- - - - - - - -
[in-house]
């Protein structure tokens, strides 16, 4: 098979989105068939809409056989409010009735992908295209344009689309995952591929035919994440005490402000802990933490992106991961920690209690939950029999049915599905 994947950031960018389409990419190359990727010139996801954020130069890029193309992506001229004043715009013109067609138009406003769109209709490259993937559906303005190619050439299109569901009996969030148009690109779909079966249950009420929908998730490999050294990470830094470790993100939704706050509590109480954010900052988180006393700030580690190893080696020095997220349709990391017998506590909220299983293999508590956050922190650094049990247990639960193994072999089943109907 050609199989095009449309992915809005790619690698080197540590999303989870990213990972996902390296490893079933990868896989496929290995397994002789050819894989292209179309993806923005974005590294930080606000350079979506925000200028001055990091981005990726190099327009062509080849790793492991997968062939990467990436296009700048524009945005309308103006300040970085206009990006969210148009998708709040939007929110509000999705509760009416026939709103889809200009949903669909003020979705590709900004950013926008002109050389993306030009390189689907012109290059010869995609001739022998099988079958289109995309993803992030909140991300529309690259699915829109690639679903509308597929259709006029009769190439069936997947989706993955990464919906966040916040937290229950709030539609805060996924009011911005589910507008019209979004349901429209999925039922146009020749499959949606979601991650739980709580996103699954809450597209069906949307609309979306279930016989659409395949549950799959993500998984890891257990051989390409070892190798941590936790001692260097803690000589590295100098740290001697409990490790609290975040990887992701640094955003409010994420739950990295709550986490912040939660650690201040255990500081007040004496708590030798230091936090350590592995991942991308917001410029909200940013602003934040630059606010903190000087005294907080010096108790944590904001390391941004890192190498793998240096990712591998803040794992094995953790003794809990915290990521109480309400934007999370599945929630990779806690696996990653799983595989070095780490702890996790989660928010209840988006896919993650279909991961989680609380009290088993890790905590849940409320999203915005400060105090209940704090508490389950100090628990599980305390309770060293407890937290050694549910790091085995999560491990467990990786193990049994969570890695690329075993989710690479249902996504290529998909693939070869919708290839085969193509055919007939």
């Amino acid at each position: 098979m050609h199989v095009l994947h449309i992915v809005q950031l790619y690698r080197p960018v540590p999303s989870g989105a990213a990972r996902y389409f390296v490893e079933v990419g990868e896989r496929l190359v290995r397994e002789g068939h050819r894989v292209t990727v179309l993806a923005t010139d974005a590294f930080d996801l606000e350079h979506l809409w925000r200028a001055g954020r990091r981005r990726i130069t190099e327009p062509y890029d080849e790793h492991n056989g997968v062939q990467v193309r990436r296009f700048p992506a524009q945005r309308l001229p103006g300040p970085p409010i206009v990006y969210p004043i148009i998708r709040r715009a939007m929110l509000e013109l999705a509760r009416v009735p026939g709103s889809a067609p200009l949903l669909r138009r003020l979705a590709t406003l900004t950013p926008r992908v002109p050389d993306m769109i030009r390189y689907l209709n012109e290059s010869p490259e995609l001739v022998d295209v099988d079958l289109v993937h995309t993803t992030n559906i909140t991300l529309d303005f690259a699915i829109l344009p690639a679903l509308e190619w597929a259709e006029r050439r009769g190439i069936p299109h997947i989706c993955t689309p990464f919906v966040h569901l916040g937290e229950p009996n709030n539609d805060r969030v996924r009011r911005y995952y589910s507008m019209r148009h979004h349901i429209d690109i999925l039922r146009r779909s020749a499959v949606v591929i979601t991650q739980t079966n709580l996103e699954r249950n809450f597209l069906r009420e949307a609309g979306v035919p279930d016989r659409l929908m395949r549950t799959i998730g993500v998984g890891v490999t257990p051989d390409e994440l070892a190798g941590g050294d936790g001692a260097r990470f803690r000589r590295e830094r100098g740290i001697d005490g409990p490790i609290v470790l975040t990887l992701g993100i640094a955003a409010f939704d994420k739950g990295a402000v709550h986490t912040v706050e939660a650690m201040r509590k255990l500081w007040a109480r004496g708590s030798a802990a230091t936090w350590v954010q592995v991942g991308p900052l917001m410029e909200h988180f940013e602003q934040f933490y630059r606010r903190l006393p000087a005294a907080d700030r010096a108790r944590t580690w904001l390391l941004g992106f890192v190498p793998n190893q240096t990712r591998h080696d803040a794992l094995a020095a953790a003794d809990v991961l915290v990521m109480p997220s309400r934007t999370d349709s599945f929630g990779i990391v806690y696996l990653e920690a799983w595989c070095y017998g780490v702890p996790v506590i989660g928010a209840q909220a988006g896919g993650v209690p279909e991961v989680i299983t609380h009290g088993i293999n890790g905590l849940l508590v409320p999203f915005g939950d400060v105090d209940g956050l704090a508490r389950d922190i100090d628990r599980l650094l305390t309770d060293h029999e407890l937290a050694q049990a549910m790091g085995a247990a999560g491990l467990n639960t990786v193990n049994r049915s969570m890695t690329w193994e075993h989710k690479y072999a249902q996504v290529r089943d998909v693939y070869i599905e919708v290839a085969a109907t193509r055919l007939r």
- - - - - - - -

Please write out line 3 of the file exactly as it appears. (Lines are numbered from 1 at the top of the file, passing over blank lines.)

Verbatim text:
């Amino acid at each position: 098979m050609h199989v095009l994947h449309i992915v809005q950031l790619y690698r080197p960018v540590p999303s989870g989105a990213a990972r996902y389409f390296v490893e079933v990419g990868e896989r496929l190359v290995r397994e002789g068939h050819r894989v292209t990727v179309l993806a923005t010139d974005a590294f930080d996801l606000e350079h979506l809409w925000r200028a001055g954020r990091r981005r990726i130069t190099e327009p062509y890029d080849e790793h492991n056989g997968v062939q990467v193309r990436r296009f700048p992506a524009q945005r309308l001229p103006g300040p970085p409010i206009v990006y969210p004043i148009i998708r709040r715009a939007m929110l509000e013109l999705a509760r009416v009735p026939g709103s889809a067609p200009l949903l669909r138009r003020l979705a590709t406003l900004t950013p926008r992908v002109p050389d993306m769109i030009r390189y689907l209709n012109e290059s010869p490259e995609l001739v022998d295209v099988d079958l289109v993937h995309t993803t992030n559906i909140t991300l529309d303005f690259a699915i829109l344009p690639a679903l509308e190619w597929a259709e006029r050439r009769g190439i069936p299109h997947i989706c993955t689309p990464f919906v966040h569901l916040g937290e229950p009996n709030n539609d805060r969030v996924r009011r911005y995952y589910s507008m019209r148009h979004h349901i429209d690109i999925l039922r146009r779909s020749a499959v949606v591929i979601t991650q739980t079966n709580l996103e699954r249950n809450f597209l069906r009420e949307a609309g979306v035919p279930d016989r659409l929908m395949r549950t799959i998730g993500v998984g890891v490999t257990p051989d390409e994440l070892a190798g941590g050294d936790g001692a260097r990470f803690r000589r590295e830094r100098g740290i001697d005490g409990p490790i609290v470790l975040t990887l992701g993100i640094a955003a409010f939704d994420k739950g990295a402000v709550h986490t912040v706050e939660a650690m201040r509590k255990l500081w007040a109480r004496g708590s030798a802990a230091t936090w350590v954010q592995v991942g991308p900052l917001m410029e909200h988180f940013e602003q934040f933490y630059r606010r903190l006393p000087a005294a907080d700030r010096a108790r944590t580690w904001l390391l941004g992106f890192v190498p793998n190893q240096t990712r591998h080696d803040a794992l094995a020095a953790a003794d809990v991961l915290v990521m109480p997220s309400r934007t999370d349709s599945f929630g990779i990391v806690y696996l990653e920690a799983w595989c070095y017998g780490v702890p996790v506590i989660g928010a209840q909220a988006g896919g993650v209690p279909e991961v989680i299983t609380h009290g088993i293999n890790g905590l849940l508590v409320p999203f915005g939950d400060v105090d209940g956050l704090a508490r389950d922190i100090d628990r599980l650094l305390t309770d060293h029999e407890l937290a050694q049990a549910m790091g085995a247990a999560g491990l467990n639960t990786v193990n049994r049915s969570m890695t690329w193994e075993h989710k690479y072999a249902q996504v290529r089943d998909v693939y070869i599905e919708v290839a085969a109907t193509r055919l007939r």